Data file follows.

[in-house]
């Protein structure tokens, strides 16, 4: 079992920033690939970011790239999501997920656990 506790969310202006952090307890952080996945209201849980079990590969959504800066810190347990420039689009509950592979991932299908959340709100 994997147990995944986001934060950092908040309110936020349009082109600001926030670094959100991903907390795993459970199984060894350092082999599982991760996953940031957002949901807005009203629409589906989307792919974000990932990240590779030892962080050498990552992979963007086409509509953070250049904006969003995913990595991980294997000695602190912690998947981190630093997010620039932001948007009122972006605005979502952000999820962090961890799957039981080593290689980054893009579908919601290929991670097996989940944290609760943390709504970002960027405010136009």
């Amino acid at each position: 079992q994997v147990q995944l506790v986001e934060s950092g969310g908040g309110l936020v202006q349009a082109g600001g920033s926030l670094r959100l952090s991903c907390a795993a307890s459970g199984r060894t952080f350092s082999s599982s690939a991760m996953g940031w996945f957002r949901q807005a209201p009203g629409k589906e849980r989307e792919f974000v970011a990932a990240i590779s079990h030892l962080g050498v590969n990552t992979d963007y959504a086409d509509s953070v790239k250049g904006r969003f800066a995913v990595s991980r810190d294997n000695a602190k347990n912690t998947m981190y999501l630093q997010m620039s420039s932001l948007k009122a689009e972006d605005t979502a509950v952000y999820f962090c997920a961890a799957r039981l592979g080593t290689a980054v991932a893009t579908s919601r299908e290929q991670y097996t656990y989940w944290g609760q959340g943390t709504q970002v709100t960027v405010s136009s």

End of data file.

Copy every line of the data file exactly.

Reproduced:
[in-house]
């Protein structure tokens, strides 16, 4: 079992920033690939970011790239999501997920656990 506790969310202006952090307890952080996945209201849980079990590969959504800066810190347990420039689009509950592979991932299908959340709100 994997147990995944986001934060950092908040309110936020349009082109600001926030670094959100991903907390795993459970199984060894350092082999599982991760996953940031957002949901807005009203629409589906989307792919974000990932990240590779030892962080050498990552992979963007086409509509953070250049904006969003995913990595991980294997000695602190912690998947981190630093997010620039932001948007009122972006605005979502952000999820962090961890799957039981080593290689980054893009579908919601290929991670097996989940944290609760943390709504970002960027405010136009």
């Amino acid at each position: 079992q994997v147990q995944l506790v986001e934060s950092g969310g908040g309110l936020v202006q349009a082109g600001g920033s926030l670094r959100l952090s991903c907390a795993a307890s459970g199984r060894t952080f350092s082999s599982s690939a991760m996953g940031w996945f957002r949901q807005a209201p009203g629409k589906e849980r989307e792919f974000v970011a990932a990240i590779s079990h030892l962080g050498v590969n990552t992979d963007y959504a086409d509509s953070v790239k250049g904006r969003f800066a995913v990595s991980r810190d294997n000695a602190k347990n912690t998947m981190y999501l630093q997010m620039s420039s932001l948007k009122a689009e972006d605005t979502a509950v952000y999820f962090c997920a961890a799957r039981l592979g080593t290689a980054v991932a893009t579908s919601r299908e290929q991670y097996t656990y989940w944290g609760q959340g943390t709504q970002v709100t960027v405010s136009s």